Inclusive working isn’t about everyone just doing their own thing. It’s about having flexible policies which enable employees to be as productive as possible
Though that may be an extreme example there are many more; where someone pre-pandemic may have been allowed to work at home every Monday due to caring responsibilities, they are now being told which days they have to be in the office as part of the organisation-wide plan – which may or may not be compatible with their caring roles.
Others who prefer to work in the office more because space at home is limited, they prefer the social interaction, like the work/life separation or simply feel that makes them more productive, are being told that there simply aren’t the desks available. According to The Guardian, some projections suggest that by 2027, one in 10 office spaces in Britain will no longer be needed.
And for those who do work from home, research suggests they could be working more hours than they were pre pandemic. We see that the blurring of lines between work and home and an ‘always on’ culture is contributing to burnout and exhaustion, and risks seriously impacting employee health.
Inclusive working: The role of HR
So how do we achieve inclusive working and how can HR drive the change?
- Start from a point of trust. Inclusive working isn’t about everyone just doing their own thing. It’s about having flexible policies which enable employees to be as productive as possible.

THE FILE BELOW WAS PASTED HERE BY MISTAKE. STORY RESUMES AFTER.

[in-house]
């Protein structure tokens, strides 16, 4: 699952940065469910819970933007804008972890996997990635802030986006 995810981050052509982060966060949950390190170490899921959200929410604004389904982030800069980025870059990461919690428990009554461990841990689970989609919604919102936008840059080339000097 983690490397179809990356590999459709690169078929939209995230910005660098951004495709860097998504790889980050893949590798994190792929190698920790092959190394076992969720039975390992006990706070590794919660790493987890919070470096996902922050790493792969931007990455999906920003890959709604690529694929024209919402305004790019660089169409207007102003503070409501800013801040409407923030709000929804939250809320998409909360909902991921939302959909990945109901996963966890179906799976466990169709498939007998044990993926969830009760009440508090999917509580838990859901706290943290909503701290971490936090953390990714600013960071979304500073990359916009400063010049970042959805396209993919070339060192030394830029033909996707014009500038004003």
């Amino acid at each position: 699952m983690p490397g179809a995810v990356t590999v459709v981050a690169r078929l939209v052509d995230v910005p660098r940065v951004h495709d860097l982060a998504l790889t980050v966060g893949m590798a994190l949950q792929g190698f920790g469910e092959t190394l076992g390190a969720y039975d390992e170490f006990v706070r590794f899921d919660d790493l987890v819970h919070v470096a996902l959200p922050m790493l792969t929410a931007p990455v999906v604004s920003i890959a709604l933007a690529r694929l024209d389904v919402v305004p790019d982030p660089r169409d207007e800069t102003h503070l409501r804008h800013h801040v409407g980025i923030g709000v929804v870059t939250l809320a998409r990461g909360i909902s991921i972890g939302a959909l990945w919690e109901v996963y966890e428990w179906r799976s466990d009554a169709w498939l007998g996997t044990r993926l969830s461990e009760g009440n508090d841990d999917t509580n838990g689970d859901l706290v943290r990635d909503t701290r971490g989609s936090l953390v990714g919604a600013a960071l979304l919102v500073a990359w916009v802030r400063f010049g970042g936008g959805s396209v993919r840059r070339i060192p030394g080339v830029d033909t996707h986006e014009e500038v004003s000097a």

- Treat people as individuals. Blanket policies are often built on assumptions. Instead, ask colleagues what they need and make this a regular conversation.
- Consult with your disability networks about the impact of company-wide policies while you are developing them – and before you introduce them.
- Equip line managers with the skills, confidence, and autonomy to be able to offer real flexibility to their teams.
- Allow staff to ‘co-create’ their own jobs with the support of line managers and in line with company policies, as advocated for in the BITC’s ‘What if your job was good for you?’ report
- Gain senior buy-in. Inclusive working involves the whole organisation. Having senior leadership driving and role modelling what it looks like is vital.
We mustn’t waste this opportunity to get it right. We have seen great change over the last two years, so we know how quickly change can be achieved when needed.
Inclusive working is individual and therefore messier, trickier and more complex to get right
Hybrid is one new way of working, but it won’t suit everyone – and it too often does the exact opposite of its intention by simply replacing one set of (pre pandemic) rigid rules with another.
Inclusive working is individual and therefore messier, trickier and more complex to get right. But we need to embrace it if we are truly to realise the ambition to Build Back Better and create a new world of work that works for everyone. We’ve learned to trust people during the pandemic. Let’s not lose that.
Interested in this topic? Read Leadership in the hybrid world of work.
Diane Lightfoot is CEO of Business Disability Forum, a not-for-profit membership organisation that supports businesses to recruit and retain disabled employees and to serve disabled customers. Business Disability Forum’s 300+ members now employ around 20% of the UK workforce and 8 million people worldwide. They range from FTSE 100 companies and...